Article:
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					A more competitive dollar is good for America                                                                      Page 1 of 2
                                       Originally published in The Financial Times

                                                      October 15, 2007


            A more competitive dollar is good for America
                                                 By MARTIN FELDSTEIN

The dollar has finally begun its long overdue correction. Its recent decline is just a prelude to the much more substantial
fall needed to shrink the US current account deficit, running at a nearly $800bn (£393bn) annual rate, about 6 per cent of
gross domestic product.

If the dollar remained at its current level, the US trade deficit would continue to expand because Americans respond to
rising incomes by increasing imports more rapidly than foreign buyers raise their imports from the US. Although a faster
growth rate in the rest of the world would raise US exports and reduce the US trade deficit, experience shows that even
substantially faster foreign growth would have only a very small impact. A lower dollar has to do most of the work of
reducing the global trade imbalance.

America's trade deficit must be financed by a capital inflow from the rest of the world. Since foreign investors are no
longer buying significant amounts of US stocks or direct investments in US businesses, the vast bulk of that capital inflow
must take the form of purchases of US bonds.

Even an unchanged trade deficit would require the rest of the world to buy $800bn of additional US debt over the next
year, an amount that would grow in future years because of the rising interest payments on our external debt.

The largest purchasers of this debt are foreign governments and their related investment funds. A big uncertainty hanging
over the dollar is how long those governments will be willing to keep adding to their dollar holdings, knowing that they
will eventually incur losses as the dollar falls. Even if governments are prepared to do so, private investors may drive the
dollar down as they try to shift from dollars to euros and other currencies.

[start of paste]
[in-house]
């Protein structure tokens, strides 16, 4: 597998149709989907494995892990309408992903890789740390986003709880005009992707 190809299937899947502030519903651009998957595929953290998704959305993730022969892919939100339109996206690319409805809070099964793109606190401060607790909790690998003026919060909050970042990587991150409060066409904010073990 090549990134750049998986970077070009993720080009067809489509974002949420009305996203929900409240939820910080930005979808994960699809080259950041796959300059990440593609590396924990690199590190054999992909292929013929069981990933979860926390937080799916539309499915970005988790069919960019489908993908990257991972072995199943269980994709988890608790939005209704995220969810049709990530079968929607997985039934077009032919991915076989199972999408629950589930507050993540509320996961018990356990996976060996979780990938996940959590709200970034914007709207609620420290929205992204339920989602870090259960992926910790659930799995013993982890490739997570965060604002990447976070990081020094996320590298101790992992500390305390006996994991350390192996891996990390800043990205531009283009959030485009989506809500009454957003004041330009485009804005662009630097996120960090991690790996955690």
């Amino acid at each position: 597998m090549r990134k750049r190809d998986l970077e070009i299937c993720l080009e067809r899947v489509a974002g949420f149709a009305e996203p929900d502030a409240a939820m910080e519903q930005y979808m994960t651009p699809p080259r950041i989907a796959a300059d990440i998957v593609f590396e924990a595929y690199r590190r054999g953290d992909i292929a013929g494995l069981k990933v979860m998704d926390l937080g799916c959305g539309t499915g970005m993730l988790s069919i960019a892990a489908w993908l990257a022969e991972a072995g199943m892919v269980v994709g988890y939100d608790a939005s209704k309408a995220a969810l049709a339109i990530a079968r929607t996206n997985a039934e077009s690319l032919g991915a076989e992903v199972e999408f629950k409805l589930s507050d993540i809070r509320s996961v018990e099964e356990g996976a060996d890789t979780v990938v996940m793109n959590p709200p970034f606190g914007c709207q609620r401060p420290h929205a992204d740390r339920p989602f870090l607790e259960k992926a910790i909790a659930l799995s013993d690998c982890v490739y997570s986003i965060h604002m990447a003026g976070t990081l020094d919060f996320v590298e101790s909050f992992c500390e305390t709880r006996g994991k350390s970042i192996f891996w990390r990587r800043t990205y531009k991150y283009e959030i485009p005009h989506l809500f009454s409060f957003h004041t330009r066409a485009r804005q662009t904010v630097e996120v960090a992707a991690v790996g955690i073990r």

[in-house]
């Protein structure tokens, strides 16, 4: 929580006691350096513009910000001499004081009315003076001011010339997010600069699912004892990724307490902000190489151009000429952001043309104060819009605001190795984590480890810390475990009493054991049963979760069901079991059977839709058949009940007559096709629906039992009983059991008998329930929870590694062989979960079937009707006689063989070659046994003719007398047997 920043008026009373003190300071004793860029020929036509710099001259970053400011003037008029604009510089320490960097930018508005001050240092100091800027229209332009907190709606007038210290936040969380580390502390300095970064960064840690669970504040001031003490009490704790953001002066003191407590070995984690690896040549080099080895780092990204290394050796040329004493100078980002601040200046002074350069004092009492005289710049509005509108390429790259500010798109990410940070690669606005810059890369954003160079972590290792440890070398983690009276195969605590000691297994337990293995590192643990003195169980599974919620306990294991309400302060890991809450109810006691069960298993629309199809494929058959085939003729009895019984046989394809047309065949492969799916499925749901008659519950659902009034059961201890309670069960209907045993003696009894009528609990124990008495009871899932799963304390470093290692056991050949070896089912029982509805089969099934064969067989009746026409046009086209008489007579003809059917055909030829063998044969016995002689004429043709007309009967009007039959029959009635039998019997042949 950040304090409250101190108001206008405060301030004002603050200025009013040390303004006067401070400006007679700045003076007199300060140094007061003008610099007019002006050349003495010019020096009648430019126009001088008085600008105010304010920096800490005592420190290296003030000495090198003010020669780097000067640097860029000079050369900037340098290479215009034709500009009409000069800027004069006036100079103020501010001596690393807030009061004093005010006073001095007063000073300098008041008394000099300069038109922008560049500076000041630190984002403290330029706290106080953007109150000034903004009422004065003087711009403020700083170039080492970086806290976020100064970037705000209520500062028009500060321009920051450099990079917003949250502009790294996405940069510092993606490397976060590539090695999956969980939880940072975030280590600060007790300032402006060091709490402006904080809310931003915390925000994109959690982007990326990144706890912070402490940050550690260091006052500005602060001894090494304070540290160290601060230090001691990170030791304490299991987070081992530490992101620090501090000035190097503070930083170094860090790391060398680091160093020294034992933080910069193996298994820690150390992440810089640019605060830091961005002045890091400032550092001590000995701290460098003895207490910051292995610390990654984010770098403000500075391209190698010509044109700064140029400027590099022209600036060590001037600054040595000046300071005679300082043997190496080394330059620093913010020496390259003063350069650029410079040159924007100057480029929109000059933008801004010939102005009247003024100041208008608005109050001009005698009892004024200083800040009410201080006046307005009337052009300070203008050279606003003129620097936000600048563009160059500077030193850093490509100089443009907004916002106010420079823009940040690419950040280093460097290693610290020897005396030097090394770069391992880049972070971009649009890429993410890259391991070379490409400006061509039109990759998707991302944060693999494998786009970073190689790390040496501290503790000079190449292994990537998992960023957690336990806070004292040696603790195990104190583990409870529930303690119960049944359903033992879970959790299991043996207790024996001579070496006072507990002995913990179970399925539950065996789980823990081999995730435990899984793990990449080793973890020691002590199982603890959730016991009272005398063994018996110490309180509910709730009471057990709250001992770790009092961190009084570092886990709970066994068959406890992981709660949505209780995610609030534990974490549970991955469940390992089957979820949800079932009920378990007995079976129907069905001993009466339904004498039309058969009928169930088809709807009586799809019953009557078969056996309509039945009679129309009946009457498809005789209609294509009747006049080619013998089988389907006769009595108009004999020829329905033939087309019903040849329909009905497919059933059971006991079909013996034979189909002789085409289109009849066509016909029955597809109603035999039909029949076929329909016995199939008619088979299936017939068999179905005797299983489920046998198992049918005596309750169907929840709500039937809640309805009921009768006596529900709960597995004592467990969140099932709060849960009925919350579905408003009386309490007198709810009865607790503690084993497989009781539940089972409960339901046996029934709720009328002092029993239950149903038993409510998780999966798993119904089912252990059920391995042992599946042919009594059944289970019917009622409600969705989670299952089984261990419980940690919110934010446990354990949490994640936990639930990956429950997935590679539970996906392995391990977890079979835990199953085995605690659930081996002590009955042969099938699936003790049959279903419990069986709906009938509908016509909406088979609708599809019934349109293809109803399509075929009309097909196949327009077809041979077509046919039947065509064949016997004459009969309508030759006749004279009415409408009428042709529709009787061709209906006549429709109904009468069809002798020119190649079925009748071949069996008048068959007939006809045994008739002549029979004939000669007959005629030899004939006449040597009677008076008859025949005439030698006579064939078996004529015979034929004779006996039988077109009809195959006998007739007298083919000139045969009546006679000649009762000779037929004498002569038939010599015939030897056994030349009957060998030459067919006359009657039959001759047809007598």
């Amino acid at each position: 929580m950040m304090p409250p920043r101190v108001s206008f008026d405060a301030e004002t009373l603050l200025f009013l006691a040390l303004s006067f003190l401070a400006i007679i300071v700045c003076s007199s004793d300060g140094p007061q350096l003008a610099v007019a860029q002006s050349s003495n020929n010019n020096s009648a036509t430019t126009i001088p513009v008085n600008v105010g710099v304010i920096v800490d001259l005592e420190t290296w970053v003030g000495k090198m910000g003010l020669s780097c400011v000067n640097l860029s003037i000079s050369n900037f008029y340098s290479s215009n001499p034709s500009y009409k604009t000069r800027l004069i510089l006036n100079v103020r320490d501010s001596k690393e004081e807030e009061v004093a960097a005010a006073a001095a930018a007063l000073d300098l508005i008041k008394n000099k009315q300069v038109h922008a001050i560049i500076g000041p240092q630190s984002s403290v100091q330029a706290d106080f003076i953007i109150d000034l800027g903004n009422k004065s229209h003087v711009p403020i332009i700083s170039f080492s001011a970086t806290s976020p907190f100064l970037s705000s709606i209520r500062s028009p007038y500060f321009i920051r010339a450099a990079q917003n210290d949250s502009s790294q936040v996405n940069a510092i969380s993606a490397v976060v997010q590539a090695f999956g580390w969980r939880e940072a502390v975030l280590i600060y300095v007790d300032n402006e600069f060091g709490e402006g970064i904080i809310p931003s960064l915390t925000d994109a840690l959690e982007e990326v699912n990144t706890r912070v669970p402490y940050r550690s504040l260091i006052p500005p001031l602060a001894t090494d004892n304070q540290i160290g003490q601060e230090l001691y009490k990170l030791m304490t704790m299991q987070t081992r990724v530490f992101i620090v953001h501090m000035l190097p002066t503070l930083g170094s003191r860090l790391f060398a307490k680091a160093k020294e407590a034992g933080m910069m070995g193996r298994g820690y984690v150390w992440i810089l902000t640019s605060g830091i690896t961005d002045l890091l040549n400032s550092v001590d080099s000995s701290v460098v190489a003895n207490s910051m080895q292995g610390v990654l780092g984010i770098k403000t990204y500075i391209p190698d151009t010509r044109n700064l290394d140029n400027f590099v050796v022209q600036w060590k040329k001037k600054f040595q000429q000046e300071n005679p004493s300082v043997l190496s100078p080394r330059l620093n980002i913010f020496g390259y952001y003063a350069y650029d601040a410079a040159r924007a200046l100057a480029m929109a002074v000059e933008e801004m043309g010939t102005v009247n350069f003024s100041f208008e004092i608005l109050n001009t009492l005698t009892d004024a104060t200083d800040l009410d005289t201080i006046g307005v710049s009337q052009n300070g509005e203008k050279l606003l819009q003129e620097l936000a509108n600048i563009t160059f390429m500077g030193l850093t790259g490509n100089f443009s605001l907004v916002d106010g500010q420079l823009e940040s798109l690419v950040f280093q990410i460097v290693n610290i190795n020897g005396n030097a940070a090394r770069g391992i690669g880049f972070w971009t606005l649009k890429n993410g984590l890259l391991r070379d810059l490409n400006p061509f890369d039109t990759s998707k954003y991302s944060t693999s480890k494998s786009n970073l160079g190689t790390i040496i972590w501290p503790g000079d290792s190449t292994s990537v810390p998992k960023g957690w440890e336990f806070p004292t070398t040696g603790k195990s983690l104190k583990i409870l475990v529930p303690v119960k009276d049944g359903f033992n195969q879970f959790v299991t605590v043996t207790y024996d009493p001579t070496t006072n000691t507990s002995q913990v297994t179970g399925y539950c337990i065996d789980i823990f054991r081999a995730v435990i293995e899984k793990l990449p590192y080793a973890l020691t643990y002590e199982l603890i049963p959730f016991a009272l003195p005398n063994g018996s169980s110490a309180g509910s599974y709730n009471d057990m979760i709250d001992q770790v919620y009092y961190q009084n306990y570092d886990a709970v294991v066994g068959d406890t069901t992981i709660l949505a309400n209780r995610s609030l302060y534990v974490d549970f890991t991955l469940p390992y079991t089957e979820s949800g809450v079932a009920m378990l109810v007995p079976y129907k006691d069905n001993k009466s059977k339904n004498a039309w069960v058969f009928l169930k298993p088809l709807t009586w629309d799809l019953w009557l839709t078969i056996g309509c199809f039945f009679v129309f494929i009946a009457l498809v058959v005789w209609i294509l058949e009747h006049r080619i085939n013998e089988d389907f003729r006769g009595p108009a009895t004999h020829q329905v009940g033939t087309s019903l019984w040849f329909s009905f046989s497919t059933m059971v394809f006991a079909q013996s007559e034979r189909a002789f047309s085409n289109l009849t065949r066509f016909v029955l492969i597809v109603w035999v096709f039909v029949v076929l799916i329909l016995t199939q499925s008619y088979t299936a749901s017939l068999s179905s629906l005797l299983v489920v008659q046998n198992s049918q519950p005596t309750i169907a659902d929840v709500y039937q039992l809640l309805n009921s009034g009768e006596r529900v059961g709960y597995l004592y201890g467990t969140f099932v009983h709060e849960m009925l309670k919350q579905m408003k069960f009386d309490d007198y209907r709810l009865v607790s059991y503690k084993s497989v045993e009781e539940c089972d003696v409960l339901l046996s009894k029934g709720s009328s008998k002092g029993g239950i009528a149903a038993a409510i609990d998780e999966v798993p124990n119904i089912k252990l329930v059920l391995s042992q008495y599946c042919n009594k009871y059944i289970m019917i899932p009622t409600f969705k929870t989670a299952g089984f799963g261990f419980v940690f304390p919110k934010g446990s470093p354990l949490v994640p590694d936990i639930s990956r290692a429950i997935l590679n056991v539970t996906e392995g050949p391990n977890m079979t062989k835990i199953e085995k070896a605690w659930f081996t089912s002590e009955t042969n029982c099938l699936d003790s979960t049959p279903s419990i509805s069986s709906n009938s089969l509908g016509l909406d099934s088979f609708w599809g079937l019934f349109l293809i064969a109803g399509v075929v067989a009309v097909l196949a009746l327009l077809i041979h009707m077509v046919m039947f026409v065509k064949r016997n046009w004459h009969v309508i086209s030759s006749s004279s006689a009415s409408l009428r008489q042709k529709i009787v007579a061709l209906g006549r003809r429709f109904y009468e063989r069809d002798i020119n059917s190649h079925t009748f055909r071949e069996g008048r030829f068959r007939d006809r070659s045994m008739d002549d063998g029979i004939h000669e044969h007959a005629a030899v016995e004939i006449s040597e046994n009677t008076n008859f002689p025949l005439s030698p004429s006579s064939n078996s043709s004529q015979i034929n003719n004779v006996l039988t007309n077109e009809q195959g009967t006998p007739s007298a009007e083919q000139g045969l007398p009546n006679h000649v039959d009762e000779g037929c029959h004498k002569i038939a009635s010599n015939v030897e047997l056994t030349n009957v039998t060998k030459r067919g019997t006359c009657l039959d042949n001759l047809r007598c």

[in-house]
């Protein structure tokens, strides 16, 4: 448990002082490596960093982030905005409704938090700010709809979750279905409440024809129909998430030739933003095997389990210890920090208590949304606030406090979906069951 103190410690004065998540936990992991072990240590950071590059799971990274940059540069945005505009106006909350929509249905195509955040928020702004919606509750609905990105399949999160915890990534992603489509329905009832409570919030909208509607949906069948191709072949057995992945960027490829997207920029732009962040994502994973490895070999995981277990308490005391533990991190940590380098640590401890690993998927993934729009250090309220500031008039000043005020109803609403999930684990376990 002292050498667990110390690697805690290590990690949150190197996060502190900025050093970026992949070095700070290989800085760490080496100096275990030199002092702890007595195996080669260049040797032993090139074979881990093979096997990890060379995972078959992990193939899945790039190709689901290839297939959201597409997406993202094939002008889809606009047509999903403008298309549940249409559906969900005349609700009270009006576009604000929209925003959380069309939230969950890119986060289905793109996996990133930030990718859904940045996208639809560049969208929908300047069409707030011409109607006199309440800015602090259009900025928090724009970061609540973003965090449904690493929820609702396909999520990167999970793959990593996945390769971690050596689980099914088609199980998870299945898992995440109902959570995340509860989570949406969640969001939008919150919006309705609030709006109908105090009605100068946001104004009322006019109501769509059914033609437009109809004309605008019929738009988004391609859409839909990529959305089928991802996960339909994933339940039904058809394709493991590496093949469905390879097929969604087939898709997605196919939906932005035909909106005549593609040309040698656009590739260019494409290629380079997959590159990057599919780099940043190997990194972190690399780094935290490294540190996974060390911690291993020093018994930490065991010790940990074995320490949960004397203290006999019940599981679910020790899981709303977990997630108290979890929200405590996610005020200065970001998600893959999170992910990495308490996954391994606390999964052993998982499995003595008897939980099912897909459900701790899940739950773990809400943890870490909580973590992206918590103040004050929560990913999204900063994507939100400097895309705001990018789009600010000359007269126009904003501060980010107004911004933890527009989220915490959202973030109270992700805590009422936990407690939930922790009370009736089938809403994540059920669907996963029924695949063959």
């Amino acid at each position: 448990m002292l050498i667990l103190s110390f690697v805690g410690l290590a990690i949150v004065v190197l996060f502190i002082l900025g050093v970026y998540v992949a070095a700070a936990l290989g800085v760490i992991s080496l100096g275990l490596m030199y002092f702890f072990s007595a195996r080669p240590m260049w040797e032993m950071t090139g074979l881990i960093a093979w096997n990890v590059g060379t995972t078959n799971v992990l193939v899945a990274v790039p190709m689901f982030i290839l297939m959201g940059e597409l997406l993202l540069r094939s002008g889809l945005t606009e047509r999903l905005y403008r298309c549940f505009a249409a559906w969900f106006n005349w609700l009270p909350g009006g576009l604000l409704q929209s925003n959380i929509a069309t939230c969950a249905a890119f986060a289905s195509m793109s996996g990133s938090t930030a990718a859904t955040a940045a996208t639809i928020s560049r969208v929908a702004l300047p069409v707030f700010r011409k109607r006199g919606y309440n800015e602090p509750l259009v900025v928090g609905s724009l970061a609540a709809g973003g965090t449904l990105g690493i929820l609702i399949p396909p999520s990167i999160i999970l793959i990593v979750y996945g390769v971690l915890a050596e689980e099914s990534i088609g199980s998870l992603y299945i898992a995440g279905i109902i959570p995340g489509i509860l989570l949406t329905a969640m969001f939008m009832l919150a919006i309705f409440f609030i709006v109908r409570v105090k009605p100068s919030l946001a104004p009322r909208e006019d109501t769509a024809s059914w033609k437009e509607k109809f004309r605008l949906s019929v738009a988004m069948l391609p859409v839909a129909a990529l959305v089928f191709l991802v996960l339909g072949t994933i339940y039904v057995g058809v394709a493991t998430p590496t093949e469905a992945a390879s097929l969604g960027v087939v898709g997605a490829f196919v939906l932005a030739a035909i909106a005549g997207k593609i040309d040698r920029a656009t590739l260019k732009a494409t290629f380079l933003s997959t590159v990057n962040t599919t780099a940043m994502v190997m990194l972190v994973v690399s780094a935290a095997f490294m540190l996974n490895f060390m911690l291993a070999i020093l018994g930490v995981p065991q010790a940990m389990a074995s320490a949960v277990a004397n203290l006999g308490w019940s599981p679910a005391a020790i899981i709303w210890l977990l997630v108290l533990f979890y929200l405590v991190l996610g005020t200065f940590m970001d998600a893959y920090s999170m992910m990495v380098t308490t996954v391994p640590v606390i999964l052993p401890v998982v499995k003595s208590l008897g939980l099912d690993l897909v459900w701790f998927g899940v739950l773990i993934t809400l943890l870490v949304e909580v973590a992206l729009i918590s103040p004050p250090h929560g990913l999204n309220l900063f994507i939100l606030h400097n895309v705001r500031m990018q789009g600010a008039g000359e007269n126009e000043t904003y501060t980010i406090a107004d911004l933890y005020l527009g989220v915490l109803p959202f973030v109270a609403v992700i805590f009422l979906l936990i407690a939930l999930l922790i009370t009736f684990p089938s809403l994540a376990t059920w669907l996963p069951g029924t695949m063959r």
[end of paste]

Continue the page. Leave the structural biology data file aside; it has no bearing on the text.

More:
Although any individual government or private investor can shift from dollar bonds to other currencies, they can do so
only if someone outside the US is willing to buy those bonds. The total foreign holding of US bonds can decline only if the
US has a trade surplus, something that clearly will not be happening any time soon. If foreign buyers do not want to keep
acquiring US bonds at the current exchange rate, the dollar must fall enough to convince investors that it is unlikely to fall
further or US interest rates must rise enough to compensate investors for the risk of holding dollar bonds.

The falling dollar should not be seen as a problem for the US economy. A more competitive dollar will raise net exports,
reducing the probability that the current weakness will turn into an outright recession. Looking further ahead, as the US
household saving rate rises from its current low of nearly zero to a more normal level, consumer spending will slow,
driving down aggregate demand. A declining dollar will then help to maintain growth and employment by raising exports
and causing American consumers to shift their spending from imports to domestically produced goods and services.

Nor should the falling dollar be a problem for our trading partners if they take the appropriate measures to offset the
reduction in demand that will be caused by their declining exports and rising imports. The best way for foreign
governments to stimulate demand would be by revenue neutral fiscal changes (such as tax-financed increases in investment
incentives) or by regulatory changes to facilitate increases in consumer spending and construction.

If foreign central banks were instead to lower interest rates or foreign governments to engage in exchange market
intervention, the result would be to weaken their currencies and prevent the dollar's decline. If that happens, US exports
will not increase, causing the current US economic weakness to get worse and potentially leading the future rise in
household saving to precipitate a US economic downturn. Any perception that foreign economic policy is responsible for
US economic weakness would exacerbate the current protectionist mood in the US Congress.

Since a falling dollar raises the cost of imports and increases the export demand for US products, a dollar decline by itself

file://I:\feldstein\ft101507.html                                                                                  10/15/2007
A more competitive dollar is good for America                                                                        Page 2 of 2
puts upwards pressure on the US inflation rate. But the overall inflation rate need not rise if the Federal Reserve sticks to
its goal of price stability. Instead, relative in-creases in the prices of tradable goods would be offset by lower inflation in
other goods and services.

Markets must look beyond the slogan that a strong dollar is good for America to recognise that a more competitive dollar
will help sustain US growth and is necessary to correct America's trade deficit. Governments of our trading partners must
recognise that the dollar's decline will weaken demand in their economies and should use fiscal and regulatory measures to
maintain their growth and employment. With appropriate policies, the dollar's decline will correct the imbalances that
threaten the global economy without higher inflation in the US or decreased growth in the rest of the world.

The writer is professor of economics at Harvard and chaired the Council of Economic Advisers under President Reagan




file://I:\feldstein\ft101507.html                                                                                    10/15/2007

				
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